Speaking to the American Congress in May, Israeli Prime Minister Benjamin Netanyahu remarked that Israel would maintain a long-term presence in the West Bank's Jordan Valley. In the months that followed, the Israeli army stepped up its attacks on the water wells of the Palestinians who live there.
Israeli forces destroy a water container in the West Bank (photo: Morrison World News)
According to Jordan Valley Solidarity, the Israeli army demolished two water wells on Monday in Baqa’a, near the West Bank Palestinian village of Tammun. The water was used, primarily, to irrigate agricultural land. Hundred of families depend on the land for their livelihood.
The last two months have seen a steady stream of Israeli army attacks on Palestinian Bedouin water wells in the West Bank and the Jordan Valley.
On October 13, farmers received demolition orders on several water wells in Kufr al-Deek, a village in the town of Salfit near Nablus. On the 8th of September, 50 military jeeps, trucks and bulldozers sealed off Al Nasarayah as a closed military zone, and proceeded to illegally destroy 3 water wells and confiscate the attached water systems, the pumps of which cost $40,000 each to install. Five days later, the IOF returned to Al Nasarayah to demolish 2 more wells, stopping along the way to destroy another well east of Tamoun. The next day, IDF soldiers entered the village of Al- Fa’ara, near Nablus, to photograph and record the GPS coordinates of 6 more wells intended for demolition.
These water wells had permits from the Palestinian Authority, and were operating in the 5% of the Jordan Valley designated after the 1993 Oslo Accords Area A, under full Palestinian civil and military control.
Since the beginning of Israel’s colonization of the Jordan Valley in 1967, local Bedouin have seen the steady drying-up of the once-flowing springs around which they built their villages. They are unable to dig sufficient wells of their own because of crippling Israeli regulations, and have become dependent on the Israelis for access to a basic human right.
According to Ma’an Development Center’s 2010 report ‘Draining Away- the Water and Sanitation Crisis in the Jordan Valley’, 40% of Palestinians in the Jordan Valley consume less water than the minimum global standard set by the World Health Organization, which is set at 100 liters cubed per day. In a striking disparity, 56,000 Palestinians in the Jordan Valley consume an average of 37 Million Cubic Meters (MCM) of water per year, as compared to an average of 41 MCM for only 9,400 settlers.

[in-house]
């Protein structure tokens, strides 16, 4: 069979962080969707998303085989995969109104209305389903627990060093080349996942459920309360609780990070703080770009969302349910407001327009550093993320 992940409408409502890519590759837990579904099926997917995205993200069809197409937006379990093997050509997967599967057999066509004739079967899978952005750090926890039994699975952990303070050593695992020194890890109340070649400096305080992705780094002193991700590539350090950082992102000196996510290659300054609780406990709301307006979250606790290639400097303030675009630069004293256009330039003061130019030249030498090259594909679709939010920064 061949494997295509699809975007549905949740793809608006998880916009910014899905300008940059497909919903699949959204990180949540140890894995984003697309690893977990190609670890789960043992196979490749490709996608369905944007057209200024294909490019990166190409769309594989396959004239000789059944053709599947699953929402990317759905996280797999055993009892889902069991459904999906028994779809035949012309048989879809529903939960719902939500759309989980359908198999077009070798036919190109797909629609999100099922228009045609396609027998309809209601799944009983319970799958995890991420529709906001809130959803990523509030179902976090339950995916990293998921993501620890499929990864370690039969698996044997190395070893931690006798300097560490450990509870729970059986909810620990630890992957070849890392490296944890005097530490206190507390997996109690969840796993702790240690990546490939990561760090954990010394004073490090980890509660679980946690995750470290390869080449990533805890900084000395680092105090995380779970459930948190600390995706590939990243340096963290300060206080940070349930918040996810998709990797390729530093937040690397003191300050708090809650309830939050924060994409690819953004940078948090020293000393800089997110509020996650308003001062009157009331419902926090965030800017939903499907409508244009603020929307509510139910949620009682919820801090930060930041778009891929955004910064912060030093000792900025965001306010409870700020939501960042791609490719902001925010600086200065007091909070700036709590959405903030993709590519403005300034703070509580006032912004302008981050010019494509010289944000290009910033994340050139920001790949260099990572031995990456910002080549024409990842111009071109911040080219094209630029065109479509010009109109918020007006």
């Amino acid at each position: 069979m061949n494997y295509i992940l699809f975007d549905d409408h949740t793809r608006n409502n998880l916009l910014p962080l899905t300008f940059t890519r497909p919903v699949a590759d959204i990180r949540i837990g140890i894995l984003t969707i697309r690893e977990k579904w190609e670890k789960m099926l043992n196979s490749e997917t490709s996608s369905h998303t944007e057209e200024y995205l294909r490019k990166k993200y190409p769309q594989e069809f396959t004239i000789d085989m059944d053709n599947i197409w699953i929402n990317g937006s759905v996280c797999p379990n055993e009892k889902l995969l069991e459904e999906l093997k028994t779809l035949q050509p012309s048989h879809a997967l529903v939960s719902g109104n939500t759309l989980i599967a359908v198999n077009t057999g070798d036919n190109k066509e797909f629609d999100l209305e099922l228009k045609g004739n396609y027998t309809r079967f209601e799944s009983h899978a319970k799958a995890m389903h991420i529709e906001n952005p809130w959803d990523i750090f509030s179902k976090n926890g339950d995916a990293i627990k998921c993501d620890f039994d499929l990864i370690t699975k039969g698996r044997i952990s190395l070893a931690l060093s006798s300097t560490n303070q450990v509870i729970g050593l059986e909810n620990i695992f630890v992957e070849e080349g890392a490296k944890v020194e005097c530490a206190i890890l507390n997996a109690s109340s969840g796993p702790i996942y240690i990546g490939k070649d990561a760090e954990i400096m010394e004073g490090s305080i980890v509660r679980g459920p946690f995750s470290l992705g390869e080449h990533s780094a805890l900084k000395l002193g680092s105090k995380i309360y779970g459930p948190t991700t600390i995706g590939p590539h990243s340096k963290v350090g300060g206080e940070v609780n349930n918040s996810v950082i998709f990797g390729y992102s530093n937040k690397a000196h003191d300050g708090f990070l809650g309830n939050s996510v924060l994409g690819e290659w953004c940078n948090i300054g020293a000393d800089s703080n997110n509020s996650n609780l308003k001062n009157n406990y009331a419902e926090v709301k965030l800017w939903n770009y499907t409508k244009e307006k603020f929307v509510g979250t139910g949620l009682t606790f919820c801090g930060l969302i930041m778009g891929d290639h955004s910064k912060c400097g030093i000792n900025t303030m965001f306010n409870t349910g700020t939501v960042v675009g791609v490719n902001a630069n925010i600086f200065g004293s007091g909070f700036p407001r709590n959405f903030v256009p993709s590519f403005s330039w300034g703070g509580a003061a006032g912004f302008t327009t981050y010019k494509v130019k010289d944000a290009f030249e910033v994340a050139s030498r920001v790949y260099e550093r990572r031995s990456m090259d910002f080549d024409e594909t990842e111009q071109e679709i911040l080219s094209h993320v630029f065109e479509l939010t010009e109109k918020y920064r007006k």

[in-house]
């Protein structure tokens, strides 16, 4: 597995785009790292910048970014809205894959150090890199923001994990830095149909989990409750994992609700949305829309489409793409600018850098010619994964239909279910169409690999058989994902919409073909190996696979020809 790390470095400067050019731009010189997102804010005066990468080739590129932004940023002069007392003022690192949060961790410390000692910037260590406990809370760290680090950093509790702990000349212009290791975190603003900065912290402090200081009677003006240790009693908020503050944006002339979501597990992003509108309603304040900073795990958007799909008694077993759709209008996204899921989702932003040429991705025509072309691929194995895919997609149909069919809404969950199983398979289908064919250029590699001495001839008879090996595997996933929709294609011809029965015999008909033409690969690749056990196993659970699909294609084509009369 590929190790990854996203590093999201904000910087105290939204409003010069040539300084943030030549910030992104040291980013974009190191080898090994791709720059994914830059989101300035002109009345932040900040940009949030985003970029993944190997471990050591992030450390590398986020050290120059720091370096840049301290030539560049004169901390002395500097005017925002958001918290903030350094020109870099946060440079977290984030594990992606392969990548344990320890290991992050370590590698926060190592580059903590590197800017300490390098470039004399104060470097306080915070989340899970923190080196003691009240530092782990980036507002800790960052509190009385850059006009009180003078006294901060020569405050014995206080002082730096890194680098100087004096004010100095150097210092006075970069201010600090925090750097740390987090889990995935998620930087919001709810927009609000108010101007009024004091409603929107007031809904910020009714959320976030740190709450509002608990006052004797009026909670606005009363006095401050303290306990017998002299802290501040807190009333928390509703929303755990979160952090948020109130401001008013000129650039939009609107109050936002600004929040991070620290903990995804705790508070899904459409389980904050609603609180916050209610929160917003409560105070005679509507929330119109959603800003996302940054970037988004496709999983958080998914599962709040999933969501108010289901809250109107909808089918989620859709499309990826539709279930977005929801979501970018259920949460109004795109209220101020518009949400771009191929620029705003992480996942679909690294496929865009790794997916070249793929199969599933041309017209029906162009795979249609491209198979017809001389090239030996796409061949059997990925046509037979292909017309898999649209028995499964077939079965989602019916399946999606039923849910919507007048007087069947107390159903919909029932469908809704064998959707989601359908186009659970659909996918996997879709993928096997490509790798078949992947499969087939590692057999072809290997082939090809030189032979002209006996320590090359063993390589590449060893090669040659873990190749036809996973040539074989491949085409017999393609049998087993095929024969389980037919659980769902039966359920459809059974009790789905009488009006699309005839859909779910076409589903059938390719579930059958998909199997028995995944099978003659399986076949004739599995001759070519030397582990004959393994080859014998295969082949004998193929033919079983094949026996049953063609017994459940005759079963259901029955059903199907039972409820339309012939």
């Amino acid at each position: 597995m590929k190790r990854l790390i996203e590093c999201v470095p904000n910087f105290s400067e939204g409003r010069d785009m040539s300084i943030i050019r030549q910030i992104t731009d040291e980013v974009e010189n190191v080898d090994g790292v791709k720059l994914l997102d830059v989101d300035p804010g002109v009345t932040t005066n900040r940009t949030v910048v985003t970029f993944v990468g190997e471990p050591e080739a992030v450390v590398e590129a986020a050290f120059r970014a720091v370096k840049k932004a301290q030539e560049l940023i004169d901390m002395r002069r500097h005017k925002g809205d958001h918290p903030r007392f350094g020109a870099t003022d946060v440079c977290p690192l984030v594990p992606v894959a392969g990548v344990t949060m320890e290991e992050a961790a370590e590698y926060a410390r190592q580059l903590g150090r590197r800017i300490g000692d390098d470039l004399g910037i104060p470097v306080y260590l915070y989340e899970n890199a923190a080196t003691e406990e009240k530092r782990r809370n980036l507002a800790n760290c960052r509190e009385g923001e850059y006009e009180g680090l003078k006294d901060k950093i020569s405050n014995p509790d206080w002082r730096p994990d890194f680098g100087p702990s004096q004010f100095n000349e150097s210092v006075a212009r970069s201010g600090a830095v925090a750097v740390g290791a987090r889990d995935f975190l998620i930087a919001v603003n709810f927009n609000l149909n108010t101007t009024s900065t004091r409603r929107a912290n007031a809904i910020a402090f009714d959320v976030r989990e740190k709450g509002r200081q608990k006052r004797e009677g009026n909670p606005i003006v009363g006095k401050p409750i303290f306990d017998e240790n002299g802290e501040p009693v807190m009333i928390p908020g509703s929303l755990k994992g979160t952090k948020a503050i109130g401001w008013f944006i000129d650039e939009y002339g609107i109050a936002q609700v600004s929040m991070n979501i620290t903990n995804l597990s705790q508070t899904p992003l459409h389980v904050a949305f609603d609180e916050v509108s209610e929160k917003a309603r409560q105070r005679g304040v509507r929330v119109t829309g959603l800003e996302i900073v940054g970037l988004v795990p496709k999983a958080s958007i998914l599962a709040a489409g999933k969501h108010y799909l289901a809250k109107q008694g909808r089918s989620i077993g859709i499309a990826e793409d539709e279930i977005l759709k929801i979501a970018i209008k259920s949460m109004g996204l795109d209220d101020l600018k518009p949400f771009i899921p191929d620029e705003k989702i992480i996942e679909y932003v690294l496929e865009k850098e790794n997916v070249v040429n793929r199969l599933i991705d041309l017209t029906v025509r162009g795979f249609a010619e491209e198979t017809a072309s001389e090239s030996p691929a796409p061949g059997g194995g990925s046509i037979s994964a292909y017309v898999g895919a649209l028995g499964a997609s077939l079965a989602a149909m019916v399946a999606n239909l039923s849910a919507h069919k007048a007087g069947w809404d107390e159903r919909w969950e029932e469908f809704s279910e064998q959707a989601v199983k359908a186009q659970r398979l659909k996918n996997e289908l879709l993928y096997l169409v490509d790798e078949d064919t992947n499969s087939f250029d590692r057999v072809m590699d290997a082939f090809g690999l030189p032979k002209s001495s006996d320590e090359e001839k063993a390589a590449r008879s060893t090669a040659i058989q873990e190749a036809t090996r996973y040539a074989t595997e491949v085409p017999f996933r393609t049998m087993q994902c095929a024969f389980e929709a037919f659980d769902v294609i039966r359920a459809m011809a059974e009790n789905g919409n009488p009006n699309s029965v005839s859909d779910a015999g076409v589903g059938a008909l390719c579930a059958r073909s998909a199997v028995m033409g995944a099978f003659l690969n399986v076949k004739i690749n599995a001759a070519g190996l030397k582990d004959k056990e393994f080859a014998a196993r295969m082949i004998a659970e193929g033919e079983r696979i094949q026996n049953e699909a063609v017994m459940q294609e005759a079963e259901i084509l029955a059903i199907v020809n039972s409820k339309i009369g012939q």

Because of post-Oslo Accords regulations, Jordan Valley Bedouins living in Area C (95% of the Valley) cannot build, or improve, the smallest animal pen, much less a water well, without a permit, which is almost impossible to obtain. The Oslo Accords set up a Joint Water Committee (JWC), composed of Israelis and Palestinians, to grant construction permits.
However, ‘Draining Away’ reports that “around 150 Palestinian water and sanitation projects are still pending JWC approval for ‘technical and security reasons’, while only one new Palestinian well project for the [West Bank] Western aquifer has been approved since 1993. In contrast, Israel is able to construct pipelines to its illegal settlements without going through the mechanism of the JWC. Thus Israel effectively has full control of water resources in the West Bank and Gaza Strip.”
Even if a project is approved by the JWC, it must then be approved by the Israeli Civil Administration, where, according to Deeb Abdelghafar, Director of Water Resources for the Palestinian Water Authority, “there are more than 14 departments, and each department must approve on the project. So we can never get a project through”.
The 2009 World Bank report ‘Assessment of Restrictions on Palestinian Water Development: West Bank and Gaza’ quotes an anonymous NGO donor: “the first thing we request is a letter from PWA approving the project. Then we go to the JWC. But then we have to go to the Civil Administration – and there delays of 2-3 years are normal. In fact, we have no positive outcomes for Area C.”
Because of the impossibility of laying infrastructure, NGOs focus, says Abdelghafar, on “civil emergency intervention- by delivering small water tankers, by supplying them with water tanks, by constructing rainwater cisterns- it’s emergency humanitarian relief.” While important, this aid is temporary, able only to alleviate the symptoms, not cure the disease.
The Israelis, Abdhelgafar makes clear, “are trying to establish control over the Valley, by preventing or destroying permanent water infrastructure...they want to clear Area C of Palestinians”.